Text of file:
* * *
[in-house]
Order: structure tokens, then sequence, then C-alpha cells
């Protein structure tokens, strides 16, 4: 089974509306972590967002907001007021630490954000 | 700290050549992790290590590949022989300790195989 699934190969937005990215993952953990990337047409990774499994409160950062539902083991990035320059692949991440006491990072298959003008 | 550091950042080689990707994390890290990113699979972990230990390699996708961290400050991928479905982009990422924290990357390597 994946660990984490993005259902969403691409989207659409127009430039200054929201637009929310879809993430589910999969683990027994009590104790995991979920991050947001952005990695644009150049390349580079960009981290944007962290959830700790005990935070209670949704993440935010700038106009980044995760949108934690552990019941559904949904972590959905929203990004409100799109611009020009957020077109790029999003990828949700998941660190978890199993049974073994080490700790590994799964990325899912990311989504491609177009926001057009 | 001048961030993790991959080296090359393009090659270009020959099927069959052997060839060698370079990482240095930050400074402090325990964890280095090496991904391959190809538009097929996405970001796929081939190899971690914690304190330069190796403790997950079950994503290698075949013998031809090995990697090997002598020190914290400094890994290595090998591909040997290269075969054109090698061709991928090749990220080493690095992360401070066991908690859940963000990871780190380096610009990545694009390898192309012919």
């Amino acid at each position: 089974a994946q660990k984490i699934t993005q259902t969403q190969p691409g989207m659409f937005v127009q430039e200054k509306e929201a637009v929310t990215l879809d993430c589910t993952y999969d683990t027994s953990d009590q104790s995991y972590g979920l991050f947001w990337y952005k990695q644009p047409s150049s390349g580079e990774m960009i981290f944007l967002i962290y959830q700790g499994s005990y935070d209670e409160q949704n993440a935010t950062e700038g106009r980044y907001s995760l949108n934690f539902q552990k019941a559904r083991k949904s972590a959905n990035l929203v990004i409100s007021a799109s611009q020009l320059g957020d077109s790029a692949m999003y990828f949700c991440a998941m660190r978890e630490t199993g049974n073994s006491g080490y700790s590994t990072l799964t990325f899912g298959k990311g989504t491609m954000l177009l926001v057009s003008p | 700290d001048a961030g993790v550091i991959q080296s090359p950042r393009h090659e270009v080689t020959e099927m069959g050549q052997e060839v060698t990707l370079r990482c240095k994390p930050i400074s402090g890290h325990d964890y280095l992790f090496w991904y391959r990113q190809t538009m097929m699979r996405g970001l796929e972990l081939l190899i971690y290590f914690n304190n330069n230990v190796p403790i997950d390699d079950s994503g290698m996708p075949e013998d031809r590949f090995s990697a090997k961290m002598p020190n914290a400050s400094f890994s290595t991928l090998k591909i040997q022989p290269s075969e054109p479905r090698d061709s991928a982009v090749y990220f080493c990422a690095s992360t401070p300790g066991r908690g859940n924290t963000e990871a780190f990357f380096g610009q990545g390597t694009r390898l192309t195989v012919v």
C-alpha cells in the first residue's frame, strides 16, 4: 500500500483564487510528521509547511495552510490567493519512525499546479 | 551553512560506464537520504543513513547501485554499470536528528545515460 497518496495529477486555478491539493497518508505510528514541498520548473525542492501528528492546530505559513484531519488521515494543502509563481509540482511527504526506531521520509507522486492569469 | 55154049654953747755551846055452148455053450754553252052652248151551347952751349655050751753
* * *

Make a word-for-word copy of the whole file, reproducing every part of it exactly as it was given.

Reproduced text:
[in-house]
Order: structure tokens, then sequence, then C-alpha cells
């Protein structure tokens, strides 16, 4: 089974509306972590967002907001007021630490954000 | 700290050549992790290590590949022989300790195989 699934190969937005990215993952953990990337047409990774499994409160950062539902083991990035320059692949991440006491990072298959003008 | 550091950042080689990707994390890290990113699979972990230990390699996708961290400050991928479905982009990422924290990357390597 994946660990984490993005259902969403691409989207659409127009430039200054929201637009929310879809993430589910999969683990027994009590104790995991979920991050947001952005990695644009150049390349580079960009981290944007962290959830700790005990935070209670949704993440935010700038106009980044995760949108934690552990019941559904949904972590959905929203990004409100799109611009020009957020077109790029999003990828949700998941660190978890199993049974073994080490700790590994799964990325899912990311989504491609177009926001057009 | 001048961030993790991959080296090359393009090659270009020959099927069959052997060839060698370079990482240095930050400074402090325990964890280095090496991904391959190809538009097929996405970001796929081939190899971690914690304190330069190796403790997950079950994503290698075949013998031809090995990697090997002598020190914290400094890994290595090998591909040997290269075969054109090698061709991928090749990220080493690095992360401070066991908690859940963000990871780190380096610009990545694009390898192309012919």
């Amino acid at each position: 089974a994946q660990k984490i699934t993005q259902t969403q190969p691409g989207m659409f937005v127009q430039e200054k509306e929201a637009v929310t990215l879809d993430c589910t993952y999969d683990t027994s953990d009590q104790s995991y972590g979920l991050f947001w990337y952005k990695q644009p047409s150049s390349g580079e990774m960009i981290f944007l967002i962290y959830q700790g499994s005990y935070d209670e409160q949704n993440a935010t950062e700038g106009r980044y907001s995760l949108n934690f539902q552990k019941a559904r083991k949904s972590a959905n990035l929203v990004i409100s007021a799109s611009q020009l320059g957020d077109s790029a692949m999003y990828f949700c991440a998941m660190r978890e630490t199993g049974n073994s006491g080490y700790s590994t990072l799964t990325f899912g298959k990311g989504t491609m954000l177009l926001v057009s003008p | 700290d001048a961030g993790v550091i991959q080296s090359p950042r393009h090659e270009v080689t020959e099927m069959g050549q052997e060839v060698t990707l370079r990482c240095k994390p930050i400074s402090g890290h325990d964890y280095l992790f090496w991904y391959r990113q190809t538009m097929m699979r996405g970001l796929e972990l081939l190899i971690y290590f914690n304190n330069n230990v190796p403790i997950d390699d079950s994503g290698m996708p075949e013998d031809r590949f090995s990697a090997k961290m002598p020190n914290a400050s400094f890994s290595t991928l090998k591909i040997q022989p290269s075969e054109p479905r090698d061709s991928a982009v090749y990220f080493c990422a690095s992360t401070p300790g066991r908690g859940n924290t963000e990871a780190f990357f380096g610009q990545g390597t694009r390898l192309t195989v012919v």
C-alpha cells in the first residue's frame, strides 16, 4: 500500500483564487510528521509547511495552510490567493519512525499546479 | 551553512560506464537520504543513513547501485554499470536528528545515460 497518496495529477486555478491539493497518508505510528514541498520548473525542492501528528492546530505559513484531519488521515494543502509563481509540482511527504526506531521520509507522486492569469 | 55154049654953747755551846055452148455053450754553252052652248151551347952751349655050751753